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State Fire Marshal’s Office, Fire Departments Bring Fire Safety to Tennesseans’ Doors with Front Porch Fire Prevention!

NASHVILLE — The Tennessee Department of Commerce & Insurance (TDCI) and the Tennessee Fire Marshal’s Office (SFMO) proudly announce the inaugural Front Porch Fire Prevention statewide outreach event set for Saturday, April 17, 2021 in communities across Tennessee.

Ninety-three Tennessee fire departments in communities across Tennessee’s three Grand Divisions will distribute 10,000 bags of fire safety educational material in their communities in order to reduce fire fatalities. Each participating department is receiving education material for all ages from National Fire Protection Association (NFPA), U.S. Fire Administration (USFA), National Fire Sprinkler Association (NFSA), Knox Company and the SFMO.

“The COVID-19 pandemic may have presented challenges great and small to Tennessee fire departments, but they overcame those obstacles with creative solutions and teamwork,” said SFMO Assistant Commissioner for Fire Prevention Gary Farley. “The Front Porch Fire Prevention program gives fire departments of all sizes a new way to share the importance of fire safety with residents while being mindful of COVID-19 and the uncertainty many Tennesseans may have about engaging in close contact with others.”

The goal of this event is to distribute fire safety education in a socially distanced manner while allowing departments to interact with residents. Departments may also provide their own material and information on fundraising and recruitment in the Front Porch Fire Prevention bags. Additionally, residents will have an opportunity to fill out a survey for a chance to win a $100 Domino’s gift card donated by Knox Company and request smoke alarms provided by the SFMO.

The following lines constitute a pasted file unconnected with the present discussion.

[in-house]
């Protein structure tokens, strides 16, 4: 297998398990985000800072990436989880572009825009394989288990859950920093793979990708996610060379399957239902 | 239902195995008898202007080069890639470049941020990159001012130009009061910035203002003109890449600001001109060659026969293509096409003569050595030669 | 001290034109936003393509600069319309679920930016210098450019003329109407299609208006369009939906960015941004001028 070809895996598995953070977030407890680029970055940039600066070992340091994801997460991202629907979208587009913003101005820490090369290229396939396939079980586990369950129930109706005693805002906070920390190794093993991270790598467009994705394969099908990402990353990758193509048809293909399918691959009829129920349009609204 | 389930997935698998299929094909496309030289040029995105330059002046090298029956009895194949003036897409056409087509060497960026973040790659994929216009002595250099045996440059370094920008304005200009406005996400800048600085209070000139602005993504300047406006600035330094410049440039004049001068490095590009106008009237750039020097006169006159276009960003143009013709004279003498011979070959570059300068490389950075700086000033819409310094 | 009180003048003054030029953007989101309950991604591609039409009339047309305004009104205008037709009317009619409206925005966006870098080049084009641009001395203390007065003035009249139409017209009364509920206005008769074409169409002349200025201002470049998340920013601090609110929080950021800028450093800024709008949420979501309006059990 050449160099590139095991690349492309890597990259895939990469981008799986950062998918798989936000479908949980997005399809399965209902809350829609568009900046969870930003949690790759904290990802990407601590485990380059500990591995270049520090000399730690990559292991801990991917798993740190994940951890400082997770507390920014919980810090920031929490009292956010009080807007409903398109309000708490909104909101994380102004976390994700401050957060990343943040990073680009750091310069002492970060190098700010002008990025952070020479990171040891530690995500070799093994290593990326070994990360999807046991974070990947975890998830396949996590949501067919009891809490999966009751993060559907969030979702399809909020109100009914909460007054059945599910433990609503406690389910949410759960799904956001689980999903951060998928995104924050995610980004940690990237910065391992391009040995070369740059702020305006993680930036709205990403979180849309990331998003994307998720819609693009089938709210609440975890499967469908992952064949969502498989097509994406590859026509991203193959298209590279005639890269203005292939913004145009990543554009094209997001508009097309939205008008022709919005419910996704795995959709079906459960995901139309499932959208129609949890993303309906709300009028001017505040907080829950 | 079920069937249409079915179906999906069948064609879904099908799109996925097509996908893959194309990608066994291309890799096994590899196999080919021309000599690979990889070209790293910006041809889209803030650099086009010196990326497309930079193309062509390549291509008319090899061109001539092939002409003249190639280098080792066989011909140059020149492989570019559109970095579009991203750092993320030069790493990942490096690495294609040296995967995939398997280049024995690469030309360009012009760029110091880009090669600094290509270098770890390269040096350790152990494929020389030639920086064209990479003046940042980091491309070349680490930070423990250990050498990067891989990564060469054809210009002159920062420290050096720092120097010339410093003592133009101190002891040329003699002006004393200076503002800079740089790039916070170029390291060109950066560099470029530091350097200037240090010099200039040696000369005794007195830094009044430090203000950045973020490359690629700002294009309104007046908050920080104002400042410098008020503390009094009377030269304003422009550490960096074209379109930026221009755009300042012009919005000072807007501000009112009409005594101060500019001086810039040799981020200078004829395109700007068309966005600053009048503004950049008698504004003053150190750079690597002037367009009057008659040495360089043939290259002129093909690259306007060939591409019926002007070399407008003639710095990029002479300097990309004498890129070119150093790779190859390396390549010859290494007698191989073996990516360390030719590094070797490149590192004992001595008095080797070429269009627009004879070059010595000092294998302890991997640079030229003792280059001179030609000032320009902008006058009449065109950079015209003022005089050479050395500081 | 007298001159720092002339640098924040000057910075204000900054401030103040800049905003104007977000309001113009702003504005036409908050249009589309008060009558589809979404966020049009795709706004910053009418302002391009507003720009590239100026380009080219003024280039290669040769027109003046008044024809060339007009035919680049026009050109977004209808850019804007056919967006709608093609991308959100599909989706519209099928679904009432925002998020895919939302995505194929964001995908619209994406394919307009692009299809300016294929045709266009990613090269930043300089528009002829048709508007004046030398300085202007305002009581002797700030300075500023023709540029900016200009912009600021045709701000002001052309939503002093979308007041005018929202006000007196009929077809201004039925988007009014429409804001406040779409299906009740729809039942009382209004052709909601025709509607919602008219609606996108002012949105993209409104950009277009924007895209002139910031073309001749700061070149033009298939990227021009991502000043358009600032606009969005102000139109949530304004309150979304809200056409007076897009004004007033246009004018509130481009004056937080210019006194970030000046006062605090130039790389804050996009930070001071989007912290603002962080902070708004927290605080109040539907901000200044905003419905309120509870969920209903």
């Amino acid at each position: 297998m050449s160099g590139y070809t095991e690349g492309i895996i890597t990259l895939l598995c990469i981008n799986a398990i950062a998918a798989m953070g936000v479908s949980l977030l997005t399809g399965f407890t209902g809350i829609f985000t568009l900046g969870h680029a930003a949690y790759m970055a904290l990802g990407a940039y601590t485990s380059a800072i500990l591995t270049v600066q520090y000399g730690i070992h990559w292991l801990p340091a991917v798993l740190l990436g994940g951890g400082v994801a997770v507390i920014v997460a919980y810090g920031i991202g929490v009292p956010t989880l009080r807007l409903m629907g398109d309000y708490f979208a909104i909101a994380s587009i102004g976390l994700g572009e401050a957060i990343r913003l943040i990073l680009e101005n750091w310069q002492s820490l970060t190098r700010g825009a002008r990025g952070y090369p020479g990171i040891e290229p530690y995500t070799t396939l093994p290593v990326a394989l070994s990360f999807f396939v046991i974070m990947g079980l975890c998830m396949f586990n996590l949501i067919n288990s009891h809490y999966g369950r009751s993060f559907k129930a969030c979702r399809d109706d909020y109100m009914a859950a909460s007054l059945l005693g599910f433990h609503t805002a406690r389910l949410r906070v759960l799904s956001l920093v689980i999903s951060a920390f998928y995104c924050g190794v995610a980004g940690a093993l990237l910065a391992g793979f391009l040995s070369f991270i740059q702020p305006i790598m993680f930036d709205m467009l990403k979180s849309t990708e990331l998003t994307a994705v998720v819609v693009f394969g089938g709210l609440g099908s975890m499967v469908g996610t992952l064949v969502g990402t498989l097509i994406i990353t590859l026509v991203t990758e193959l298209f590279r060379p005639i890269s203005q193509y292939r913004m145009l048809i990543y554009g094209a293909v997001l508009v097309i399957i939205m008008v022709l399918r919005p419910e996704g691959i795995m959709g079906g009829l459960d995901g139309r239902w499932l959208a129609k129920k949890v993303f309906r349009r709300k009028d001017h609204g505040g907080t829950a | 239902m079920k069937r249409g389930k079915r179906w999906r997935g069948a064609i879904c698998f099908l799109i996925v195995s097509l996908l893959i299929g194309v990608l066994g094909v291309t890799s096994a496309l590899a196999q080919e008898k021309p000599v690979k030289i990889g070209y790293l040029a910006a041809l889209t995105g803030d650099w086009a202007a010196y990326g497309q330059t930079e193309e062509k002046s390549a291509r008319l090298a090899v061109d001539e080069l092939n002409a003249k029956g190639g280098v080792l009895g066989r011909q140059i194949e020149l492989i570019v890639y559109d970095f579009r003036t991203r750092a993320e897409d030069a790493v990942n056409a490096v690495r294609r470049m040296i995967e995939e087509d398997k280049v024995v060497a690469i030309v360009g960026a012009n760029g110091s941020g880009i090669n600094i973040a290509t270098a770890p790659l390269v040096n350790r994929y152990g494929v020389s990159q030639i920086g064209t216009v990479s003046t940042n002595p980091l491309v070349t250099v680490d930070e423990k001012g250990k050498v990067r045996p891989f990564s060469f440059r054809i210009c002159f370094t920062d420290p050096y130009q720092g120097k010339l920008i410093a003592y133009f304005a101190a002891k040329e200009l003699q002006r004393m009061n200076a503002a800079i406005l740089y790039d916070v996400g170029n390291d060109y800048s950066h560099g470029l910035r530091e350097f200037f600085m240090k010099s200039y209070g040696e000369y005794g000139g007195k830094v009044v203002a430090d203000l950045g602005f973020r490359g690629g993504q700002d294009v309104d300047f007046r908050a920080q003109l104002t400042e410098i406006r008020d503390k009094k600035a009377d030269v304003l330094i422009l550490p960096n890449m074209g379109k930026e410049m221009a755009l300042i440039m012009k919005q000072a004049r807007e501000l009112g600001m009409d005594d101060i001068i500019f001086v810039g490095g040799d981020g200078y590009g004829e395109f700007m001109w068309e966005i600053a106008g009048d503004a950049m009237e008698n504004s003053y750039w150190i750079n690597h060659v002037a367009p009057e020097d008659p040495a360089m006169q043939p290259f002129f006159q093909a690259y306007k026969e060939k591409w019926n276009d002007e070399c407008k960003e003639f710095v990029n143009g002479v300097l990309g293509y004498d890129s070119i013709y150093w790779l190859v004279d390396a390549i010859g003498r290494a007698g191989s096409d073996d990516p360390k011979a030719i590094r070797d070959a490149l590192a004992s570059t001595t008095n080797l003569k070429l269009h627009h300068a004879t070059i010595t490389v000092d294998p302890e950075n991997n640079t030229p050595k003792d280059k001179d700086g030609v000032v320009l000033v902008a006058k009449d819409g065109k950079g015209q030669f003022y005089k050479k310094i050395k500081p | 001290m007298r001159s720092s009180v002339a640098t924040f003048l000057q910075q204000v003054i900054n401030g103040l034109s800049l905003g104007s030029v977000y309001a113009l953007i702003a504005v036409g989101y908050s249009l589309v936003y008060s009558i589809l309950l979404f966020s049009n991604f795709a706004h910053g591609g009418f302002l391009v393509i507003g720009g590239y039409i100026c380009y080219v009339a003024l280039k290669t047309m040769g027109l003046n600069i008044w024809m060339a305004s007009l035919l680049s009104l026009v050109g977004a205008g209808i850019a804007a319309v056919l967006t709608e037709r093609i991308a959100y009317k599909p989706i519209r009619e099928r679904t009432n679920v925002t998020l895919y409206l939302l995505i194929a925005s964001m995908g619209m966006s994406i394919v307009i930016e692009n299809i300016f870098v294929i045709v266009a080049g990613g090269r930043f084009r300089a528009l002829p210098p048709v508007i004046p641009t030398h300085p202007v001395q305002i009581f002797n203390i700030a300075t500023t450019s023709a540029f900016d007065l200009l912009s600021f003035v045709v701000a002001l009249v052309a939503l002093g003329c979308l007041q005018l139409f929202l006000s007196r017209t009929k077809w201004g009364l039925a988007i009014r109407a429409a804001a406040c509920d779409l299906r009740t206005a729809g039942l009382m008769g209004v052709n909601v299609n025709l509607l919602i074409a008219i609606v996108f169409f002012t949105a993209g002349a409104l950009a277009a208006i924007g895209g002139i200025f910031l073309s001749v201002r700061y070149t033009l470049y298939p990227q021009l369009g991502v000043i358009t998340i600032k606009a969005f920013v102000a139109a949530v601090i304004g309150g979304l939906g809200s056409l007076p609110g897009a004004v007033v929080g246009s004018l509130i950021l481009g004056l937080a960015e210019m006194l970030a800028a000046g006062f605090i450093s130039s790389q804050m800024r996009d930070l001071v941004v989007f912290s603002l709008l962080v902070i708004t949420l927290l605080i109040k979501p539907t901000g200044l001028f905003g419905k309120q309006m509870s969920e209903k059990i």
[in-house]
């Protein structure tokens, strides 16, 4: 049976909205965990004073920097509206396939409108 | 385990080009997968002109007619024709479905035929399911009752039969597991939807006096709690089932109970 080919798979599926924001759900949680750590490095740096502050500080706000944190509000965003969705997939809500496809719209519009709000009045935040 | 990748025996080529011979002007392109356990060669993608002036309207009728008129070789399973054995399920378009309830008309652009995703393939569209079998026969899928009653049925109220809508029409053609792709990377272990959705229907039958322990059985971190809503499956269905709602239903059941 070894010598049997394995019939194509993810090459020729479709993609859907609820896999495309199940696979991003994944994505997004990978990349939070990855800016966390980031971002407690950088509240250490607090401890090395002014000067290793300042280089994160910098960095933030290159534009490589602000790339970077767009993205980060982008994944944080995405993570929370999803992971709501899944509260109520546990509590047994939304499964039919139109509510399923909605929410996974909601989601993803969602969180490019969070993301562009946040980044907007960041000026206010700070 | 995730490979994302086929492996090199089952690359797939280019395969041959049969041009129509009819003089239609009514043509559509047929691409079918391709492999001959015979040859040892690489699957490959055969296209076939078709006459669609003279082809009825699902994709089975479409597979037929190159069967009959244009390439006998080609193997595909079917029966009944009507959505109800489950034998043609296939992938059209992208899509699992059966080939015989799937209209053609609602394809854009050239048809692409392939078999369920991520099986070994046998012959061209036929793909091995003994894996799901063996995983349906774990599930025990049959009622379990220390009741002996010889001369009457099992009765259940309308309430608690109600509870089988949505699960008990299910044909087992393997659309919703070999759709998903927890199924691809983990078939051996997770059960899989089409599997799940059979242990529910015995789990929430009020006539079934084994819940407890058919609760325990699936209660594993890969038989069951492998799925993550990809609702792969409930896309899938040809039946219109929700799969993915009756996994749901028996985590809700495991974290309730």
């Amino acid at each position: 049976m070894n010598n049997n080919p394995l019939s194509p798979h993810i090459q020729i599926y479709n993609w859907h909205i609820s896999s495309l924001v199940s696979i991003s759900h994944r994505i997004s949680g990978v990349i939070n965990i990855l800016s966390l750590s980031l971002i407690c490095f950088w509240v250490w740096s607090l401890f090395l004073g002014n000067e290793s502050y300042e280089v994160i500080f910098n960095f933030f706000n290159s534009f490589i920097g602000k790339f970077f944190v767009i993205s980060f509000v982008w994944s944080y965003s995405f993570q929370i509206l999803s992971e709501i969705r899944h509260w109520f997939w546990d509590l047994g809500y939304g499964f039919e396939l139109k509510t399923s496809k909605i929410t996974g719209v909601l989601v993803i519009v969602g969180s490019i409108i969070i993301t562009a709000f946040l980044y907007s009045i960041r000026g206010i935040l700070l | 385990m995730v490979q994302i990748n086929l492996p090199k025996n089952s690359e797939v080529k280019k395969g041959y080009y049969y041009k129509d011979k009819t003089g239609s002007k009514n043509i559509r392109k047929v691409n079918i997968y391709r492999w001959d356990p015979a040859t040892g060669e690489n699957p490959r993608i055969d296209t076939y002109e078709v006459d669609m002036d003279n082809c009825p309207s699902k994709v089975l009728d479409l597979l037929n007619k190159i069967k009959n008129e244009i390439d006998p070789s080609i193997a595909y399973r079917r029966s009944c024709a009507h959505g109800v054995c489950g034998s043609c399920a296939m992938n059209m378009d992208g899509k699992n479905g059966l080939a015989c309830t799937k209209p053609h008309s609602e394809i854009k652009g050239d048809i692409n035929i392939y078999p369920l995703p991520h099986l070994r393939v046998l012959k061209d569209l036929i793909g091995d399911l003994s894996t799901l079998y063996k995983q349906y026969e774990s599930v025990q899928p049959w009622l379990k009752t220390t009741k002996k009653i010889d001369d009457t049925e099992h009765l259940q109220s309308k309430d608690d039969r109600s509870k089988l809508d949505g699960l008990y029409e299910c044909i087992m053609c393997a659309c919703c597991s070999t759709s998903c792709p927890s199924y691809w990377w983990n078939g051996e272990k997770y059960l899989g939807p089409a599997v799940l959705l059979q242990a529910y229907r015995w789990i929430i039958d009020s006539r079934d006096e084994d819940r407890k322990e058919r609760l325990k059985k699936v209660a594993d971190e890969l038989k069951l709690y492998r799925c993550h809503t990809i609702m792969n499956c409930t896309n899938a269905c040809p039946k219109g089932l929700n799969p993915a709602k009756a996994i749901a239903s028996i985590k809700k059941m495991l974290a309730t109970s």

Since “Get Alarmed Tennessee!” started in 2012, over 244,000 free smoke alarms have been distributed to Tennessee fire departments and partner organizations across Tennessee. So far, at least 314 residents have been alerted to fires in their homes and escaped without serious injury thanks to smoke alarms installed through the program.

When it comes to smoke alarms, remember:

  •  Install working smoke alarms inside and outside of every sleeping area and have at least one alarm on every level of the home. Make sure everyone in the home can hear the alarm and knows what it sounds like.
  •  Consumers should replace the batteries in their home’s smoke alarms twice a year in both smoke alarms and carbon monoxide detectors unless they have smoke alarms with 10-year sealed batteries.
  •  Smoke alarms with 10-year sealed batteries are available and designed to last for the life of the alarm. If the alarm chirps on these units, the entire smoke alarm must be replaced right away.
  •  Remember to test alarms once a month using the alarm’s “test” button.
  •  In addition to working smoke alarms, residents should also devise a fire escape plan with two ways out of every room and a designated common meeting place far enough away from the home. Share and practice the plan with all who live in the home, including children.
  •  When a smoke alarm sounds, get out of the home immediately and go to your pre-planned meeting place to call 9-1-1.